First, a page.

July 27, 2010 -- There's a kitten in Texas that owes one of its eight remaining lives to 9-year-old Clayton Williams.
After getting stuck in a tree last Tuesday, Clayton heard it crying and climbed the tree to rescue it.
But the kitten fell to the ground, and so did Clayton.
Clayton saw the kitten wasn't moving, and knew he needed to get it home.
The problem was that as a result of the fall, Clayton broke more than a dozen bones on the left side of his body.
"He said he army-crawled on his right arm and leg with the cat in his mouth," said Tiffany Williams, Clayton's mother. "The house is about 30 or 35 feet away."
Tiffany didn't know what happened until she heard Clayton whimpering outside.
"When I opened the door, he wanted to take the kitten to the vet," said Tiffany.
But she saw how badly he was hurt.
"Clayton looked at me and said, 'Mommy, I just broke my arm,'" Tiffany said. "I grabbed the phone book to stabilize it and wrapped it, and then I went to stand him up and take him to the car. Then he said, 'Mommy, I can't stand up,' so I knew he was in trouble.'"
The kitten was still unresponsive, but she had to tend to her injured son, so Tiffany said she put the animal in a safe place outside the house.
After convincing Clayton they needed to get him help first, she managed to get him to the car and drive to the local hospital, about 40 minutes away.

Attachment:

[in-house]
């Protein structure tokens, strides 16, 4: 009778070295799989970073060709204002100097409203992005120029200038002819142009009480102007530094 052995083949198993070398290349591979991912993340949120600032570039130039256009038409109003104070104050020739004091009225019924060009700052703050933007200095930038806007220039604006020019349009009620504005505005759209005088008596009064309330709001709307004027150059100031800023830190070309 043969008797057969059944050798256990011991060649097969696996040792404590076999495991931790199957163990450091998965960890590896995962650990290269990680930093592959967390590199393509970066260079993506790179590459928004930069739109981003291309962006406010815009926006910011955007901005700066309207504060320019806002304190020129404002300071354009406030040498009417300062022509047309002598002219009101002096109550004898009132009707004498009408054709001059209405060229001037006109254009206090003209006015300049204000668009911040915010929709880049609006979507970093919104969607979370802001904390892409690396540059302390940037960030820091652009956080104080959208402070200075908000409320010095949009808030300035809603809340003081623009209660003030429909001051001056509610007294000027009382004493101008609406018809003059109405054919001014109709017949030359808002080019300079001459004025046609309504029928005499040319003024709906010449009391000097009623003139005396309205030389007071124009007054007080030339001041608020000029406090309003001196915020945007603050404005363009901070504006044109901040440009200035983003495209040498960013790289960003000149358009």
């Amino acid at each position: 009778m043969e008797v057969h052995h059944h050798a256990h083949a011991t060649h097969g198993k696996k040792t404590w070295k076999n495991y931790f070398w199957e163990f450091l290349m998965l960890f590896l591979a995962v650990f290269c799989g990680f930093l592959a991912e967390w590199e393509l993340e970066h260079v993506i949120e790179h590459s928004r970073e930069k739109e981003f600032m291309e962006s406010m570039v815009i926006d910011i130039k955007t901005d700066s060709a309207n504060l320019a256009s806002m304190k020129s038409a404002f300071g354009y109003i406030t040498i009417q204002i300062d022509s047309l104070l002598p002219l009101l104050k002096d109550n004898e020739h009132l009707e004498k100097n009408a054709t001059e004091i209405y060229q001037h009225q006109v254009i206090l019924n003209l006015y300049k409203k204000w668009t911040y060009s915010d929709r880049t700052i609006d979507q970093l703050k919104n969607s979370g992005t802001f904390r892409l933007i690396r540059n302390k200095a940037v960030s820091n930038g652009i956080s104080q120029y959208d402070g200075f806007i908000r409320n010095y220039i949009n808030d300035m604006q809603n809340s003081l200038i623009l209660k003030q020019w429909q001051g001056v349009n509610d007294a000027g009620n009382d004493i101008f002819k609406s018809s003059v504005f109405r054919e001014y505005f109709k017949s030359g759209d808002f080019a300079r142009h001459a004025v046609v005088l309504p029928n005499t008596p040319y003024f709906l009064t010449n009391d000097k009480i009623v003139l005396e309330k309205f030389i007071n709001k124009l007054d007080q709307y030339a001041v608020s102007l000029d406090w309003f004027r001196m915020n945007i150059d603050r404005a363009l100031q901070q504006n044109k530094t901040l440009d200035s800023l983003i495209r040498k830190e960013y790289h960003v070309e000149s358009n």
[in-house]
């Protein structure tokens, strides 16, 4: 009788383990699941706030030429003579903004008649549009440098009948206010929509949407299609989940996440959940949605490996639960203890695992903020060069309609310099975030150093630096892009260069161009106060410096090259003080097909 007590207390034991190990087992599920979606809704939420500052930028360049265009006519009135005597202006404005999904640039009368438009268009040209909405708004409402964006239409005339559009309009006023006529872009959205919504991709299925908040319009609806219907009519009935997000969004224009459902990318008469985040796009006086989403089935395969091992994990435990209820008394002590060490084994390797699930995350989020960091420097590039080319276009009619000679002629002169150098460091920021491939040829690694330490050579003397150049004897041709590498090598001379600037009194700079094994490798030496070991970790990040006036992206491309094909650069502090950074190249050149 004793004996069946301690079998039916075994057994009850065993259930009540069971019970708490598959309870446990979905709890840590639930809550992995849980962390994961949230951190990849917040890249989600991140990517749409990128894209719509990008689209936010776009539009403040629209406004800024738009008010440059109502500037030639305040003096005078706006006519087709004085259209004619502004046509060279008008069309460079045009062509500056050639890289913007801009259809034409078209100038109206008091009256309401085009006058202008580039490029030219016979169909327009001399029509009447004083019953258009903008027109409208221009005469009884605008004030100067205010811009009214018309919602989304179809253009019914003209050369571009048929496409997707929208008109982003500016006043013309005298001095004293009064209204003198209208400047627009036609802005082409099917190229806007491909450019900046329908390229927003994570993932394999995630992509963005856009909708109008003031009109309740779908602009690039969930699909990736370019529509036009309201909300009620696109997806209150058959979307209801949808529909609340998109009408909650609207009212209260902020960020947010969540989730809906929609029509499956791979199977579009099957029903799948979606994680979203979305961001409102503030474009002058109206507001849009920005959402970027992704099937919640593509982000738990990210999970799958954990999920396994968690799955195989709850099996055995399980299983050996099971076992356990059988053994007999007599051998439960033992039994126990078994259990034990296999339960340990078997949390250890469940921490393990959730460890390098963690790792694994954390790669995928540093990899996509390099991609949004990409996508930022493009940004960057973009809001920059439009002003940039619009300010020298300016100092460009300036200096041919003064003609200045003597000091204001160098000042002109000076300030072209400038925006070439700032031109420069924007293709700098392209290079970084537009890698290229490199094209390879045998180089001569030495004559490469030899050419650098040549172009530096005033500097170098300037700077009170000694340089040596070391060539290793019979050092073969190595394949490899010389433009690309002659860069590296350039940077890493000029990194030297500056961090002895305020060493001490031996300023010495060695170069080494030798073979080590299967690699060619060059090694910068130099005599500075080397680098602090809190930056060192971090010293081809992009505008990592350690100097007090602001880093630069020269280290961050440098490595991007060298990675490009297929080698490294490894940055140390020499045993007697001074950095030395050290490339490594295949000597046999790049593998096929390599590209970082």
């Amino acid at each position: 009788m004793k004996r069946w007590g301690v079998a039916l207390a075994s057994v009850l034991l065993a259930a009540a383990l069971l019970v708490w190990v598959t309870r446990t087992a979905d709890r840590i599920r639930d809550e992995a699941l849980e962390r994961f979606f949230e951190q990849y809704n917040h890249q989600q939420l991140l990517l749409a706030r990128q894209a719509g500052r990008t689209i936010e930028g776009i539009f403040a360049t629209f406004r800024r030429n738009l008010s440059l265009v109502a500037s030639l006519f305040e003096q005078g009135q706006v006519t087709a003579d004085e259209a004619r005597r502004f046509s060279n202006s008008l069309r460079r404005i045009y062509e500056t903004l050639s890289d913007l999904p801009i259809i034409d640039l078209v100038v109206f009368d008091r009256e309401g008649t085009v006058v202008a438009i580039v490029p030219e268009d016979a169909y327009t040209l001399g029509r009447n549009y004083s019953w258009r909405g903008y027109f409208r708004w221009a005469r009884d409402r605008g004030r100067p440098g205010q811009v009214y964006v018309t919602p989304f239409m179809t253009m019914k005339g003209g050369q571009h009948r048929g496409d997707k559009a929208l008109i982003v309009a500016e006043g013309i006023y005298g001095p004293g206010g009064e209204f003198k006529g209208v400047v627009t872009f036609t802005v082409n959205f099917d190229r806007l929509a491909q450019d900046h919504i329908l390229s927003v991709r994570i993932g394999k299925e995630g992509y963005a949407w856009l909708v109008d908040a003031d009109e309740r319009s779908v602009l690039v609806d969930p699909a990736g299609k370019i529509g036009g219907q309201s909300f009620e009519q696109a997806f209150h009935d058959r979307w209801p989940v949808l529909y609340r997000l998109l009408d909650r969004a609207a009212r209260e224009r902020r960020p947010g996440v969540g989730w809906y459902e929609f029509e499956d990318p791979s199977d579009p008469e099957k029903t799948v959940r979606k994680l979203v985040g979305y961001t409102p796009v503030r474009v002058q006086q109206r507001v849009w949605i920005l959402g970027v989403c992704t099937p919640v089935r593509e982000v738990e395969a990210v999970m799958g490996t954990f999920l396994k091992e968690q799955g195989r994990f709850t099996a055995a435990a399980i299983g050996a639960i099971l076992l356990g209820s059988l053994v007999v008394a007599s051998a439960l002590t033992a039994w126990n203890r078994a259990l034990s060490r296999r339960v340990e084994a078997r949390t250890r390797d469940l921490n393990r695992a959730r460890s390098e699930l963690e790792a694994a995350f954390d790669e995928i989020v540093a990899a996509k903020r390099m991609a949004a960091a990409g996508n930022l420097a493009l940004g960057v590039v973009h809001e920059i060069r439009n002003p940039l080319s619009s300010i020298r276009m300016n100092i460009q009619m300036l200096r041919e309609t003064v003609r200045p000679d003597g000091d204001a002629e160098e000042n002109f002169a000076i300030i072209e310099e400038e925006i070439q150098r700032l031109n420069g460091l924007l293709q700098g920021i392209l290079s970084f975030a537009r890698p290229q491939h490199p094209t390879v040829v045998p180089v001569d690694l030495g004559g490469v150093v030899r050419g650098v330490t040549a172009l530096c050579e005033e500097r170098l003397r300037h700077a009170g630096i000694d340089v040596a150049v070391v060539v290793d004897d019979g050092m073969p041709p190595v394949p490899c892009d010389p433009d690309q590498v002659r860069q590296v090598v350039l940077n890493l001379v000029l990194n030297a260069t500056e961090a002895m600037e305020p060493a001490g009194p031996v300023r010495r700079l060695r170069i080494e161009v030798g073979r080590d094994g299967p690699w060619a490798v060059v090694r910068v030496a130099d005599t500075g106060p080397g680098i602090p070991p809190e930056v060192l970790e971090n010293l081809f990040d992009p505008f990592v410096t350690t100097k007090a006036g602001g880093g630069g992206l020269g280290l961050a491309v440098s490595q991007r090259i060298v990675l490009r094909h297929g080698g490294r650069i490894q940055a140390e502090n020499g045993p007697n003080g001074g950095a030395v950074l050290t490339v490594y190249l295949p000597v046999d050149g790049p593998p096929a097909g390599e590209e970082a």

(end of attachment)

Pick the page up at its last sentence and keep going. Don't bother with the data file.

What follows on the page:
"He was really calm until we got to the bumps; the bumps made everything start hurting," Tiffany said. "When we got there, he was pale and his lips were white and he started screaming."
Clayton had to be moved about two hours away to Children's Memorial Hermann Hospital in Houston, and doctors discovered about 16 broken or fractured bones on the left side of his body, including bones in his hand, wrist, shoulder blade, hip and elbow.
"The injury to his elbow was much more severe than what we normally see," said Dr. Milan Sen, the orthopedic surgeon at Children's Memorial Hermann Hospital who performed Clayton's surgery.
Despite his ordeal, Clayton refused pain medication after surgery, much to the surprise of his mother and his nurse.
"The nurse couldn't believe he didn't want to take his pain meds," said Tiffany.
Sen said Clayton was probably in some pain, mainly from the surgery itself. While he said he didn't know that Clayton refused his pain medication, Sen recalled that Clayton was quiet.
"He was pretty stoic, and wasn't communicating very much," he said.
Pain Response Varies Widely
Pain management experts say there could be a number of reasons why Clayton's reaction to pain seems so stoic. One of them relates to Clayton's desire to rescue an injured kitten.
"When people are severely stressed, they could go in one direction and be seemingly impervious to pain because the 'fight or flight' mechanism may induce them to ignore their pain at the time," said Dr. Michael Schmitz, director of pediatric pain management at Arkansas Children's Hospital. "The adrenaline surge may mask pain," he added. Schmitz is not involved in Clayton's treatment.